Most of the morons never made it out of their hotel parking lot. It seems that certain Rankin county pickup trucks were parked directly behind any car that had Kansas plates in the hotel parking lot and the drivers mysteriously disappeared until after the funeral was over. Police were called but their wrecker service was running behind and it was going to be a few hours before they could tow the trucks so the Kansas plated cars could get out.
A few made it to the funeral but were ushered away to be questioned about a crime they might have possibly been involved in. Turns out, after a few hours of questioning, that they were not involved and they were allowed to go on about their business.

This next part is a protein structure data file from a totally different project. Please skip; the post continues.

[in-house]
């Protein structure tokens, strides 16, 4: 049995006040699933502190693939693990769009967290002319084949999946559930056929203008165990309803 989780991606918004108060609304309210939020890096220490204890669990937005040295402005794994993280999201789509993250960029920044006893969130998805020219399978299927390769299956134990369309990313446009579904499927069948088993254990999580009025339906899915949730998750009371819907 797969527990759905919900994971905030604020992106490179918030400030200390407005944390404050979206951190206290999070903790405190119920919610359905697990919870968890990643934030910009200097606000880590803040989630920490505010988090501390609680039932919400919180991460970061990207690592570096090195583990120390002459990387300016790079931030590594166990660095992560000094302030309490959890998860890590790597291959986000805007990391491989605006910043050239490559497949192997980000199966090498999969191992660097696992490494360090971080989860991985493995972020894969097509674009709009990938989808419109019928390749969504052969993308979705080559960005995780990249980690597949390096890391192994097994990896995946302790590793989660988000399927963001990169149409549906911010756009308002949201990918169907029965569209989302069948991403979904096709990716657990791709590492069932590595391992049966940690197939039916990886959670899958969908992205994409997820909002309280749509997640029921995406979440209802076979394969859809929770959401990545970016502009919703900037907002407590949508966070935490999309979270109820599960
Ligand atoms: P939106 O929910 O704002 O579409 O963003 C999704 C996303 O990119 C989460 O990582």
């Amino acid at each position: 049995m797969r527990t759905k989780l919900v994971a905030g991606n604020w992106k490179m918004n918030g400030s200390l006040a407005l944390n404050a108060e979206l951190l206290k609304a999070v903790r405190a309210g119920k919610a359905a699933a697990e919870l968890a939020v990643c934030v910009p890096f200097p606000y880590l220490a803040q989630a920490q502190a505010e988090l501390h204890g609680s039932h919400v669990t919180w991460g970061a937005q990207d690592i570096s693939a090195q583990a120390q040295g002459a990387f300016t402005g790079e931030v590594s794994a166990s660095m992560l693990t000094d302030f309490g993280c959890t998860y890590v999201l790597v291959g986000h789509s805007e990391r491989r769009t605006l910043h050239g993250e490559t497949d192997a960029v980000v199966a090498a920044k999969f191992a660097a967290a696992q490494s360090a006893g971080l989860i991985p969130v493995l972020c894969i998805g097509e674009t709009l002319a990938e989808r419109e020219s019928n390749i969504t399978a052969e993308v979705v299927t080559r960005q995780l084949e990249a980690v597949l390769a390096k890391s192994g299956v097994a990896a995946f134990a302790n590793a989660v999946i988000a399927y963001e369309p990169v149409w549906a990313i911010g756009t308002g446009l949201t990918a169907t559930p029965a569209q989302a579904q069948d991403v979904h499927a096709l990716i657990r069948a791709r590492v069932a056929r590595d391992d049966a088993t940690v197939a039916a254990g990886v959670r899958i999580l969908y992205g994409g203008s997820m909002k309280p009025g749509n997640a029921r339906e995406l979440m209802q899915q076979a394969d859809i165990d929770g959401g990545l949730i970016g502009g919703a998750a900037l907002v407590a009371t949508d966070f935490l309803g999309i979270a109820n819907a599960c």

Rankin [County] deserves a hand in how they handled this situation.
A video with a musical background to Mississippi Highway Patrol Trooper Elmo Townsend’s dash camera view, recorded as he escorted the funeral procession via Airport Road and along U.S. 80 from Pinelake Baptist Church to the Old Brandon Cemetery has been widely linked on the Internet. Hundreds of people lined the local highways to pay their respects.